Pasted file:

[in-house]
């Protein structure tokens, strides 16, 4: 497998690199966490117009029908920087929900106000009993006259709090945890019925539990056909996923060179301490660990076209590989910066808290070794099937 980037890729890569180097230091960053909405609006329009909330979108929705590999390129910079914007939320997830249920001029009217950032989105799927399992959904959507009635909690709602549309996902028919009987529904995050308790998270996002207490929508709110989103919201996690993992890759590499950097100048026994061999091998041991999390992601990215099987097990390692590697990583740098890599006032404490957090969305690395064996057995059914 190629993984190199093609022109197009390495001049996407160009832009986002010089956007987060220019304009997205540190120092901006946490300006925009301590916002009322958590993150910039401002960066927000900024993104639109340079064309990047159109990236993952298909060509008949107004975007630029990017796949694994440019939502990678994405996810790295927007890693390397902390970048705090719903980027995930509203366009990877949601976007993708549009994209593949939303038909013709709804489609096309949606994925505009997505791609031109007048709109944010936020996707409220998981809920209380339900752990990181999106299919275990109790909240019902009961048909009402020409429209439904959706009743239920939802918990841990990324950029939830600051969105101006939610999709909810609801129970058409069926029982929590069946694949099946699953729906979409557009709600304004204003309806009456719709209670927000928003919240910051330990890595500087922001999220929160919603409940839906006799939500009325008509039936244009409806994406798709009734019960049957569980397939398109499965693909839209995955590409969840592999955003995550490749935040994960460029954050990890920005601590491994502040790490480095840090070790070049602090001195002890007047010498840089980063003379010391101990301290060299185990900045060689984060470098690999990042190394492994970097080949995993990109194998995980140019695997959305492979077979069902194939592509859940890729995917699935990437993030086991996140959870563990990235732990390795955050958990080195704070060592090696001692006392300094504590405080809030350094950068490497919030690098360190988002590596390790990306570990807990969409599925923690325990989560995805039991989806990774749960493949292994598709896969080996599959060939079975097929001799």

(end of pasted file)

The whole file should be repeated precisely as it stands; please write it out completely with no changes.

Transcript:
[in-house]
């Protein structure tokens, strides 16, 4: 497998690199966490117009029908920087929900106000009993006259709090945890019925539990056909996923060179301490660990076209590989910066808290070794099937 980037890729890569180097230091960053909405609006329009909330979108929705590999390129910079914007939320997830249920001029009217950032989105799927399992959904959507009635909690709602549309996902028919009987529904995050308790998270996002207490929508709110989103919201996690993992890759590499950097100048026994061999091998041991999390992601990215099987097990390692590697990583740098890599006032404490957090969305690395064996057995059914 190629993984190199093609022109197009390495001049996407160009832009986002010089956007987060220019304009997205540190120092901006946490300006925009301590916002009322958590993150910039401002960066927000900024993104639109340079064309990047159109990236993952298909060509008949107004975007630029990017796949694994440019939502990678994405996810790295927007890693390397902390970048705090719903980027995930509203366009990877949601976007993708549009994209593949939303038909013709709804489609096309949606994925505009997505791609031109007048709109944010936020996707409220998981809920209380339900752990990181999106299919275990109790909240019902009961048909009402020409429209439904959706009743239920939802918990841990990324950029939830600051969105101006939610999709909810609801129970058409069926029982929590069946694949099946699953729906979409557009709600304004204003309806009456719709209670927000928003919240910051330990890595500087922001999220929160919603409940839906006799939500009325008509039936244009409806994406798709009734019960049957569980397939398109499965693909839209995955590409969840592999955003995550490749935040994960460029954050990890920005601590491994502040790490480095840090070790070049602090001195002890007047010498840089980063003379010391101990301290060299185990900045060689984060470098690999990042190394492994970097080949995993990109194998995980140019695997959305492979077979069902194939592509859940890729995917699935990437993030086991996140959870563990990235732990390795955050958990080195704070060592090696001692006392300094504590405080809030350094950068490497919030690098360190988002590596390790990306570990807990969409599925923690325990989560995805039991989806990774749960493949292994598709896969080996599959060939079975097929001799």